It is also true that some public goods, such as public transportation and healthcare, only become viable at scale. What this means is that a secondary or tertiary health care facility would only be feasible if a minimum number of people lived in its immediate vicinity. In the event of a pandemic, we need to think about where the doctors and facilities are and where the people live.
With more people living close to each other, it is also easier to scale up and improvise by using alternative venues like theaters and convention centers as field hospitals.
The corona virus has further highlighted existing inequalities that exist in our society. Many have called the virus the “great equalizer”. While the virus may not discriminate between rich and poor, its effects do. As such, not all people experience the pandemic in the same way. Lockdown for a family living in a 200 square yard house is vastly different from one living in a bungalow in Defense or Model Town. In this article, the Karachi Urban Lab has already highlighted the differences in how the pandemic is experienced across different income classes. These differences include unequal access to water, income, employment, healthcare, and food among others. While the lockdown debate has focused on lost incomes, the majority of Pakistan’s informal settlements are water deprived. For people living in these settlements, using water repeatedly to wash their hands is a luxury they cannot afford. Similarly, the majority of these people also work in the informal sector as daily wagers and are the most vulnerable to lockdowns. Losing even one day of earnings means not being able to feed their families.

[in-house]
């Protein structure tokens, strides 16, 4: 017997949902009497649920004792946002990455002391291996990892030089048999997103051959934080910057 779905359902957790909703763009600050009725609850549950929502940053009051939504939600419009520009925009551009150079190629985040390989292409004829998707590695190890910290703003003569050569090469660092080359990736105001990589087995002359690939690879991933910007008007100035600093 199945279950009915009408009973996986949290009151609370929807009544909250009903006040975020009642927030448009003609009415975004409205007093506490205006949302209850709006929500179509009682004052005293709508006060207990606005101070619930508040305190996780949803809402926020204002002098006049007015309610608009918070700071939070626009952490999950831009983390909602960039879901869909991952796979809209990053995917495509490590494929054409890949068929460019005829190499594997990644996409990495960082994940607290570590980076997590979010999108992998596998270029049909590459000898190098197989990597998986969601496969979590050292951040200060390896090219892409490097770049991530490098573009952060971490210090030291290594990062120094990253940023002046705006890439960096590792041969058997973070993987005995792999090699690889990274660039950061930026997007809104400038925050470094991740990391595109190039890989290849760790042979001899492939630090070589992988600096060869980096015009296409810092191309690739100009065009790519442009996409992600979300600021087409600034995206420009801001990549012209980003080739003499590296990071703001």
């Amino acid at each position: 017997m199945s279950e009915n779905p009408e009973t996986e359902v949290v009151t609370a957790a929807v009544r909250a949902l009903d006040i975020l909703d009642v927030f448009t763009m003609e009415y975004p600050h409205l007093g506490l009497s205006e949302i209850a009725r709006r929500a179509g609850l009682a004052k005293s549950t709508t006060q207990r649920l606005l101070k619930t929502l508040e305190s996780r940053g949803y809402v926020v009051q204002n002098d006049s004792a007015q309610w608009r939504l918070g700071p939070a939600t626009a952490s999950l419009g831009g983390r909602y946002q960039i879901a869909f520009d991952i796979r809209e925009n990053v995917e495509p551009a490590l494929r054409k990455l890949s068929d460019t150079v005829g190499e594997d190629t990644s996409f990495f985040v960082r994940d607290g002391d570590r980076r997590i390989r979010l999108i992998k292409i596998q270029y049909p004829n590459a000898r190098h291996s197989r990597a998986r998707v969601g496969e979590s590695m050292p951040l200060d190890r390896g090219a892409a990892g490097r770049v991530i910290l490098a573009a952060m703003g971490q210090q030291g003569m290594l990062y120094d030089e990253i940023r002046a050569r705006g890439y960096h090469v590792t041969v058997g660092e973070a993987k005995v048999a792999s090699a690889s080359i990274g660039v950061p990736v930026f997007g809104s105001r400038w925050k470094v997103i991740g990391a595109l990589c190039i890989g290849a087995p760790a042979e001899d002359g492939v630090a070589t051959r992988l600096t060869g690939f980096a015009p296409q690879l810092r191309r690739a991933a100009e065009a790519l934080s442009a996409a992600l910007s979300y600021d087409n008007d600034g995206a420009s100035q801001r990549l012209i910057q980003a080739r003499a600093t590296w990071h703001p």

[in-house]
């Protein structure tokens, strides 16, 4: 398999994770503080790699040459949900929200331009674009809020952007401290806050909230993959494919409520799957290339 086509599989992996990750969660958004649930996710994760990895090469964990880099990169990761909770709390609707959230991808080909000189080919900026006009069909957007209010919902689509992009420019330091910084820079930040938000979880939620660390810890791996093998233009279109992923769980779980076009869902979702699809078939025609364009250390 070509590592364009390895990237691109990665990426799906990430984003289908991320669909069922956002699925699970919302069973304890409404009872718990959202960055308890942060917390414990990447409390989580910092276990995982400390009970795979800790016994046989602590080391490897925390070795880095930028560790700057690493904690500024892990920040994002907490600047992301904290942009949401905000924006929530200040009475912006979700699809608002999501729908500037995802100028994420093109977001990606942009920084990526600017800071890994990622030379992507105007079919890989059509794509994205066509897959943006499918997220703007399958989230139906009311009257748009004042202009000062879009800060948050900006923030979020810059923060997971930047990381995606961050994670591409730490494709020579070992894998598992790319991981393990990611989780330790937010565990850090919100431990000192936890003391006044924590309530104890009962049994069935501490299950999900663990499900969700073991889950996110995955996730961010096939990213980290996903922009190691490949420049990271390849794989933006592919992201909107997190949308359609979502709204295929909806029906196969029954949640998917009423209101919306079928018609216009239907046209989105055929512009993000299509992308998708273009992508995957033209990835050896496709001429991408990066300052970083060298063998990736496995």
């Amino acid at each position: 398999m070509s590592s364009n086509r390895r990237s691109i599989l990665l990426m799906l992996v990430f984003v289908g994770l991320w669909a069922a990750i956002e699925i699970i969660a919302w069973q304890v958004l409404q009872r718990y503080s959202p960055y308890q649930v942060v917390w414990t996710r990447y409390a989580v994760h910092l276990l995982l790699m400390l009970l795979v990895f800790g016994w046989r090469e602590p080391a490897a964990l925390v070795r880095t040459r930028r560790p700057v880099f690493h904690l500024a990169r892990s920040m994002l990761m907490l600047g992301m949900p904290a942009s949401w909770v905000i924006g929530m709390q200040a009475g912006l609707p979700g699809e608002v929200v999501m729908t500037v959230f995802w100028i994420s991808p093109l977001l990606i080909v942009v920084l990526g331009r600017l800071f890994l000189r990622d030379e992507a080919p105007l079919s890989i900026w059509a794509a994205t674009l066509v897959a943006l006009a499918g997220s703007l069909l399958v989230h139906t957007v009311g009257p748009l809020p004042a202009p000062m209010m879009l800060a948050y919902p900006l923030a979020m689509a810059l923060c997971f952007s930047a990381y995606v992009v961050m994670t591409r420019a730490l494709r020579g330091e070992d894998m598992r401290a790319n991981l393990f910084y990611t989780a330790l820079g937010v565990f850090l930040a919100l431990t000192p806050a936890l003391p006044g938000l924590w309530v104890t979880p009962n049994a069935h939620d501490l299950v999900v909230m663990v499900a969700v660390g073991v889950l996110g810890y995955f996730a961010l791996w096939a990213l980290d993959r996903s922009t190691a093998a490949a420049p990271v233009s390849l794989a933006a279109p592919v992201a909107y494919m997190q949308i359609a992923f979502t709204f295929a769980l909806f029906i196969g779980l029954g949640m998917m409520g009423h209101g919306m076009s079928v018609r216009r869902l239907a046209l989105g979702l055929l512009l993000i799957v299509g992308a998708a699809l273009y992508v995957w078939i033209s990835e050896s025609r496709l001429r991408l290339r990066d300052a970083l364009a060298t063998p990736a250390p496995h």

In the absence of a robust and well-established social protection mechanism, the government is faced with the herculean task of controlling the spread of the virus, while ensuring people in lower income segments have access to healthcare, food, and other basic sustenance. Public policy is difficult in the best of times. A crisis such as this puts the entire government machinery, as well as society, to the test.
The uniquely urban nature of this crisis should serve as a wake-up call for urban planners, bureaucrats, and policymakers in Pakistan. Our urban planning has been unsustainable, inefficient, and too anti-poor for far too long. Going forward we need to ensure more equitable distribution of resources and more equitable access to urban infrastructure. One metric to measure the scale of the disparity is ownership of land. According to a 2019 study by the Urban Unit in Punjab, in all recognized housing schemes in the province, about 68% of plots lie vacant and 10% are under construction. These plots are owned primarily by the urban upper-classes. While on the one hand residents of informal settlements are cramped into multi-generational, small living spaces, on the other we’ve surrendered vast swathes of our cities to the upper-classes. The poor have been pushed to the margins and the peripheries. This is both unproductive, and quite simply, wrong.
Bakhtiar Iqbal is a Research Assistant at the Consortium for Development Policy Research (CDPR) with an interest in urban planning.